By Justin Neely, CPN Language Department Director

Bozho Jayek
(Hello everyone),

We had a great Festival weekend. It was kyetnam gshatemget (really hot). We had new signs made for the different events and locations with QR codes that people could use to listen to the words.

We had a tremendous turnout for our two rounds of Potawatomi Bingo. We had over 125 people for each game on Friday and Saturday. It was great to listen to folks call the words back. It was also nice to hear the kids using the language.

We also had a nice turnout for our children’s class and beginner class. I would like to say Igwien to my staff for doing an awesome job. We had about 15 folks participate in our scavenger hunt, and we will be sending out prizes soon. I will post the translation of the scavenger hunt below.

We had our first four children’s books in the Festival bags. A few bags did not receive all four books, so if you didn’t get all four, be sure to sign up and register for our next round of books. Let us know, and we will include the previous books in your mailout. The live registration started July 1. Please be patient with us as we prepare a mailing list and get the books out to you. To get on the list, go to the portal at then click on “Register for books.”

This Festival is the first ever that a Citizen Potawatomi drum set up for dance. We have been doing hand games for a number of years, but this year, thanks to a dedicated group of men, we were ready for the dance as well. Migwetch to all the singers on Sengo Zibiwes. It was an honor and privilege to sing with each of you. I am particularly proud of the young men who sang with us.

Recently we partnered with Google on a project called Woolaroo. This allows a person to choose a language such as Potawatomi and then use their camera to take a picture of an object. Then the phone identifies what type of object it is looking at. Sometimes there will be multiple things it picks up. Once you choose what to use, it will play audio for you. Potawatomi was one of the only Indigenous languages in North America chosen for this initial project. In order to do this, I had to translate the 2,500 or so most Googled terms in Potawatomi and then record an audio file for each. I am very pleased with how it turned out. Hopefully, each of you will try and use Woolaroo.

We have three interns with us this summer. They are a very talented group of folks. We also have one fellowship who was an intern last year but is a traveling scholar this year. While interning in the Language Department, they have the opportunity to learn the language and also assist us in a variety of tasks. Everything from working with our online dictionary adding images, example sentences and audio to sending out books and even writing music in the language. It’s a very exciting time in the Language Department. We are currently preparing for the upcoming Potawatomi Gathering/Language Conference. This will be the first such gathering since the onset of COVID. We are all looking forward to getting together with our relatives from across mshike mnise, Turtle Island.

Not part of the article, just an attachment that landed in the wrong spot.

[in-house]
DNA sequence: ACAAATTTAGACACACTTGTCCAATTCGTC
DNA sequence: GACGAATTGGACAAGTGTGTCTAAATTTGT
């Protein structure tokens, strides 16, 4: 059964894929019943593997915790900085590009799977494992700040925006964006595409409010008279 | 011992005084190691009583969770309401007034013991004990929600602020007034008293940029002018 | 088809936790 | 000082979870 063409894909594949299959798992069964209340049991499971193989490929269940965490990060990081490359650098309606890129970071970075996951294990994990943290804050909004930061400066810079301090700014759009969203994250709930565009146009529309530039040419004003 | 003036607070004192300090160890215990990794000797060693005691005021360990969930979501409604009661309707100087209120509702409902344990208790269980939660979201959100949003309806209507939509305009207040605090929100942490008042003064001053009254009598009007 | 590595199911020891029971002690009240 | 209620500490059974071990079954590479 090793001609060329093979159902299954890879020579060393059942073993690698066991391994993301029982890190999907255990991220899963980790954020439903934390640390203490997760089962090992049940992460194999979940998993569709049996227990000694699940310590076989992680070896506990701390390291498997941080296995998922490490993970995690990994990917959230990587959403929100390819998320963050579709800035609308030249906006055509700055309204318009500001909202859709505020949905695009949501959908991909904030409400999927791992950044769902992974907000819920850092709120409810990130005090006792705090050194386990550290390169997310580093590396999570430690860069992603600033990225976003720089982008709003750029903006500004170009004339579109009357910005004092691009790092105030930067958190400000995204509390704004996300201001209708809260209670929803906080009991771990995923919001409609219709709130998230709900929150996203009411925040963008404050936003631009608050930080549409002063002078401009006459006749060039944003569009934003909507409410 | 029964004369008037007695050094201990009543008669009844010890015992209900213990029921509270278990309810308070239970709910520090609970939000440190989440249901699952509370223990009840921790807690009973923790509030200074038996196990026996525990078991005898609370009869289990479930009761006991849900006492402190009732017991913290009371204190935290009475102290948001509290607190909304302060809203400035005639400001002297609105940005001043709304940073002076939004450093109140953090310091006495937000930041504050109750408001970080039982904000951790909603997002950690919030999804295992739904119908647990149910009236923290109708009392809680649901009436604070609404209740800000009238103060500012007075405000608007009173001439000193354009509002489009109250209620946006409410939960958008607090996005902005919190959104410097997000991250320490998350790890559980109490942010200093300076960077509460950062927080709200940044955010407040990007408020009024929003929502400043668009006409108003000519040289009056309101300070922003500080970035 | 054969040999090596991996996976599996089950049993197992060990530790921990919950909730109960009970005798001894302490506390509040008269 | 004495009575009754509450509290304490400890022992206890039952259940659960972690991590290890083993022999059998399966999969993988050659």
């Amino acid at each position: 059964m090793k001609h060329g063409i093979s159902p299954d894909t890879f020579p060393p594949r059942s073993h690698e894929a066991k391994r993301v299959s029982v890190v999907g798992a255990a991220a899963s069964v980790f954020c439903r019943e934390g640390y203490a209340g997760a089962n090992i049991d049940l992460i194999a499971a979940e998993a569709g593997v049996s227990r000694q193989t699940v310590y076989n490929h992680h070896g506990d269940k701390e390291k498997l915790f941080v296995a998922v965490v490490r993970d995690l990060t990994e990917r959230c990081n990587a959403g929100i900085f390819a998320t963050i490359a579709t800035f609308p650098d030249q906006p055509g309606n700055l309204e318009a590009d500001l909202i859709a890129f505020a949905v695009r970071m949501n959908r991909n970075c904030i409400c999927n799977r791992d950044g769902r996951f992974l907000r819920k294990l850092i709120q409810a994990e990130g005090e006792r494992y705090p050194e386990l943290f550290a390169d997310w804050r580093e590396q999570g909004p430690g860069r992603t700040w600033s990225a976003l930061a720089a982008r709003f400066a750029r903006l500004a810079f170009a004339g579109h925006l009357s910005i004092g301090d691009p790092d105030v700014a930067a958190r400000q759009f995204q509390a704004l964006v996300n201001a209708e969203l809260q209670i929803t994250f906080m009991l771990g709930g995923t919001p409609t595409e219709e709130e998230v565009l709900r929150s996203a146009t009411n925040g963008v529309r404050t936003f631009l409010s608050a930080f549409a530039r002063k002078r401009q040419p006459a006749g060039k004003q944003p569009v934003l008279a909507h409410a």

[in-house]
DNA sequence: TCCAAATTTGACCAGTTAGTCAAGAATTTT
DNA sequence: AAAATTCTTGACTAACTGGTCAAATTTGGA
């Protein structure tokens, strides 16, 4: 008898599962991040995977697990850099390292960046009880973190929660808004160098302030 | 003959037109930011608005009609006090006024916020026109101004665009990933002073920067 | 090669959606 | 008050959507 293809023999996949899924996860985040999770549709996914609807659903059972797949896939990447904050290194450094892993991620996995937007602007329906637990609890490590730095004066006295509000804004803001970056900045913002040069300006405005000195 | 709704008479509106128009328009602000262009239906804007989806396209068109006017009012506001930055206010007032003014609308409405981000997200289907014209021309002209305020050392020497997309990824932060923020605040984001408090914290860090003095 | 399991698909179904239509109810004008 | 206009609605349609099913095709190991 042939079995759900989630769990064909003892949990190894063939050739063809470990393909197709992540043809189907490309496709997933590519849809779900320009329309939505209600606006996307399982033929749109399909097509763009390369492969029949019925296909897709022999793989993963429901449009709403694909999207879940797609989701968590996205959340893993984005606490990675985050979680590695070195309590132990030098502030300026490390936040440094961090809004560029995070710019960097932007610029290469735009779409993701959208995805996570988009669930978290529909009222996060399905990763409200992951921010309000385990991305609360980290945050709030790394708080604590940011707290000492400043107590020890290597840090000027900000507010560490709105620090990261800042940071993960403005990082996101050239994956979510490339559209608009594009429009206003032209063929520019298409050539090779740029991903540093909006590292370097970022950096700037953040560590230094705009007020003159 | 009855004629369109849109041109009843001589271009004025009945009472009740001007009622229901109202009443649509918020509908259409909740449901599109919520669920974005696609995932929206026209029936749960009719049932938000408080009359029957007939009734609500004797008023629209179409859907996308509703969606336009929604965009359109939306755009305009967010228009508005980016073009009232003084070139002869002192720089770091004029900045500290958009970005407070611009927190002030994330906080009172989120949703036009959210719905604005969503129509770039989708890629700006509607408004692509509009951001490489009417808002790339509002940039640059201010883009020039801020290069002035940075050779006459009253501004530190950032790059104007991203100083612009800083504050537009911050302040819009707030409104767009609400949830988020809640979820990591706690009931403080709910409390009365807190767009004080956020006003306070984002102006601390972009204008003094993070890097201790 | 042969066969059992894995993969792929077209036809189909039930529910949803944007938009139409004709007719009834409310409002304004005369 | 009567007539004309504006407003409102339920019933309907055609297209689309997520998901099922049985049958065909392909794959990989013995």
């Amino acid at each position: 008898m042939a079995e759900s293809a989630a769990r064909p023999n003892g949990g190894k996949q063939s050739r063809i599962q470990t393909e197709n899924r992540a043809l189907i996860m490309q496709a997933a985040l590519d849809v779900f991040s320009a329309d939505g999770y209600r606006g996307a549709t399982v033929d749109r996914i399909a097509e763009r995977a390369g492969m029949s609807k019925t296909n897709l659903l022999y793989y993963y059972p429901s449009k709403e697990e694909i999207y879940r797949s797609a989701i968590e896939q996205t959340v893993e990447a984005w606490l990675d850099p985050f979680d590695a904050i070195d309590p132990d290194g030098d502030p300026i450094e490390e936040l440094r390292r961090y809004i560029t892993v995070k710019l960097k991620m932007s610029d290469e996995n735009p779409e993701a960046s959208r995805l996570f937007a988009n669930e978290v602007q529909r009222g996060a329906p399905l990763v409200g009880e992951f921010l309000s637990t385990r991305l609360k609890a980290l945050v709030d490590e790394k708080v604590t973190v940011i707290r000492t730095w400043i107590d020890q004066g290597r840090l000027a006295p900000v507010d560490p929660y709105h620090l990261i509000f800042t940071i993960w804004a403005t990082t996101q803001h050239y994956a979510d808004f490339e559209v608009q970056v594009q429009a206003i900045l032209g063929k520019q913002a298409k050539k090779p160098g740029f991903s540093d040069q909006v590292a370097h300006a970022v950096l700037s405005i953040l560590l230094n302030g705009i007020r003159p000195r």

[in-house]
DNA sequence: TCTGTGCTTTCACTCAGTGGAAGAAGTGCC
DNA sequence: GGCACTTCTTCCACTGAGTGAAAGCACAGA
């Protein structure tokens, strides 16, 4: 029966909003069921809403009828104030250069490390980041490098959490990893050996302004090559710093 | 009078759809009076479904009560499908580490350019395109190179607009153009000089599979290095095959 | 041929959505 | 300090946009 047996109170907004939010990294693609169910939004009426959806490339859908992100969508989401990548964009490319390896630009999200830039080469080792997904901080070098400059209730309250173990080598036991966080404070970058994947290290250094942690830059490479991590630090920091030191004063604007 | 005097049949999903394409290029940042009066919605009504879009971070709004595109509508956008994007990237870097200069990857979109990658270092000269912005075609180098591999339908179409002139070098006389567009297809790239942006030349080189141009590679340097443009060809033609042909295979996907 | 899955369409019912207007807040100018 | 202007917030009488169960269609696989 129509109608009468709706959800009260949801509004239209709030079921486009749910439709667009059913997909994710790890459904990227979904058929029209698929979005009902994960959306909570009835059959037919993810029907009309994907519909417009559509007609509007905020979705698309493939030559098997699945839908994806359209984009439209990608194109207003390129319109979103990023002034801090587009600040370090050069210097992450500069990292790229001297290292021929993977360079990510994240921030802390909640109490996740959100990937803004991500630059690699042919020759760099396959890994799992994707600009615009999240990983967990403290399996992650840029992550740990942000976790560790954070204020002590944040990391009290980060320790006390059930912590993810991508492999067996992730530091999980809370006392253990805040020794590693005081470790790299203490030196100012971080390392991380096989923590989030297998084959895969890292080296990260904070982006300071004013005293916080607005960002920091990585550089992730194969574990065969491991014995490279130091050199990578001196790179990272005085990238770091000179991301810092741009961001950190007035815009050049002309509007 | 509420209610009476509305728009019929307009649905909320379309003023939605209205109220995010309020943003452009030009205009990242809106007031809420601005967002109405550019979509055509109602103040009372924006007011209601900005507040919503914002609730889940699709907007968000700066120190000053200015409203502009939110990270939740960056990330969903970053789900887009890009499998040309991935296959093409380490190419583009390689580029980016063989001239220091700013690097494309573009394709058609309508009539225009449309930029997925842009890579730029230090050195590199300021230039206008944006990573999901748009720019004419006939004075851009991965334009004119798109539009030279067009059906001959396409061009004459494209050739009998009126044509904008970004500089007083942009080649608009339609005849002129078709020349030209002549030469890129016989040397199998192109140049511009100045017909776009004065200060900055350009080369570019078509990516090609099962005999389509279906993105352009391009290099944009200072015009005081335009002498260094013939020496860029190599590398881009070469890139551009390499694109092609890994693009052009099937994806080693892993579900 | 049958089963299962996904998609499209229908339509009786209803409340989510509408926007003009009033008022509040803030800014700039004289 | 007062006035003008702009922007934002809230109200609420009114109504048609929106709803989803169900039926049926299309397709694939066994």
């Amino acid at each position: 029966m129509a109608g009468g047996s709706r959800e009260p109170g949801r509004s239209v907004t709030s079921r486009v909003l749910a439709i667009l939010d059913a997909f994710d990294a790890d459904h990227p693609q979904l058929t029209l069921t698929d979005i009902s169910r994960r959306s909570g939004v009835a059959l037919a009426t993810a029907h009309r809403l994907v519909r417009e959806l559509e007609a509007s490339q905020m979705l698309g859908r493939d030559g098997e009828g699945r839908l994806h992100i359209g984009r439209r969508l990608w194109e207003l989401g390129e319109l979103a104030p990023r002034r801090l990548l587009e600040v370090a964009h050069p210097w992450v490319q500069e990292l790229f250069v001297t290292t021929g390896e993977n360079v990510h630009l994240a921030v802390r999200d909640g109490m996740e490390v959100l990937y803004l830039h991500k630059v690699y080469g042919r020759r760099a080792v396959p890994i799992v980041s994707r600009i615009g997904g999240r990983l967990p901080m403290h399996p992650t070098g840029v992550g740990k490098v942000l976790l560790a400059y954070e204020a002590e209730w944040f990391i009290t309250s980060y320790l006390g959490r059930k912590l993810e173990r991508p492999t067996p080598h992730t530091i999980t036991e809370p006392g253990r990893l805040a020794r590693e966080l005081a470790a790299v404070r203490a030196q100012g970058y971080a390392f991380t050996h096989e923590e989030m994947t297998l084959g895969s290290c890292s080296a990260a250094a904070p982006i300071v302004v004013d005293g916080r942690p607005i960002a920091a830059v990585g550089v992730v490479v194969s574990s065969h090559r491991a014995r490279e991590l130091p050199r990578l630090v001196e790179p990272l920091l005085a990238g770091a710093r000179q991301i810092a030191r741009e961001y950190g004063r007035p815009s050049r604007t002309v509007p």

Scavenger hunt translation
Zhyan Yatsogewgemek. Wegni je ga yowat ga zhegewat ode wigwam. (Go to the Museum. What did they use to build the wigwam?) Answer: Kishki (Cedar) or Wigwas (Birch bark)

Bidek Bodewadmi moshkek, weni je zhabwenat jayek? (Inside the Potawatomi flood, who saves everyone?) Answer: Zheshko (Muskrat)

Wegni je nebyegemgek I yazhdéyakw’egen beshoch camping area? (What is written on the sign close to the camping area?) Answer: Eje kkezok (Camping)

Zhyan ibe Yatokewgemek. Wegni je nyew mshkekiwnen? (Go to the museum. What are the 4 medicines?) Answer: Tobacco, cedar, sage and sweetgrass

Zhyan Yatsokewgemek. Ni jet so pitnegwet I menomen bidek mkek? (Go to the museum. How much rice is in the container?) Answer: 300 pounds

Zhyan Wab numawgemgok. Wech mokek Gordon Cooper Drive. Wech nawkwek yatsokewgemek. Gda-mkan I sen beshoch. Wegni je nebyegemgek? (Go to the white church east of Gordon Cooper Drive. South of the museum. You should find a rock close by. What is written on it? Answer: The last Tribal annuity payment.

Ni pi je edawat gi bodewadmik bwamshe mskwa kik? (Where did the Potawatomi live before Oklahoma?) Answer: Michigan, Kansas, Illinois, Indiana and Wisconsin.

Weni je ga dawat ibe mtek wigwam beshoch yatsogewgemek? (Who lived over in the log cabin near the museum?) Answer: Bourbonnais family.

Zhyan ibe “Mdemoze ngwagen.” Azhgen Wegni je ga nebyegewat ode yazhdéyakw’genek? (Go to “rainbow” bridge. What is written on the sign?) Answer: built 1916/1917

Zhyan ibe Mdodowgemek. Mdodowgemek wech nawkwek Sengo Zibiwes mine wech ksenyak golf course. Wegni je nebyegewat I yazhdéyakw’gen. (Go over to the sweatlodge. The sweat is south of Squirrel Creek and north of the golf course. What is written on the sign?) Answer: Be careful if you have any health conditions.

Wegni je wje igwan bidgeyak I madmowen wawyeyawen anake nimediwen wawyeyawen? (What direction do we enter the prayer circle and dance ring?) Answer: East.

Zhyan “Shkode mbes” Shkweyak shkode mbes dawewgemek. Ni je ezh ne kaswat gi gigoyek bidek I mbes? Nekshe I yazhdéyakw’gen. (Go to “Fire Lake” behind FireLake store. What are the fish called in the lake? Look for the sign.) Answer: bass, carp, catfish, sunfish

Ni je ezhnekadek I myew beshoch mbish mkek? (What is the name of the road close to the water tower?) Answer: Mbish Drive

Ni je kedyen “Stop” Bodéwadmimwen. (How do you say stop in Potawatomi?) Answer: Gashnen.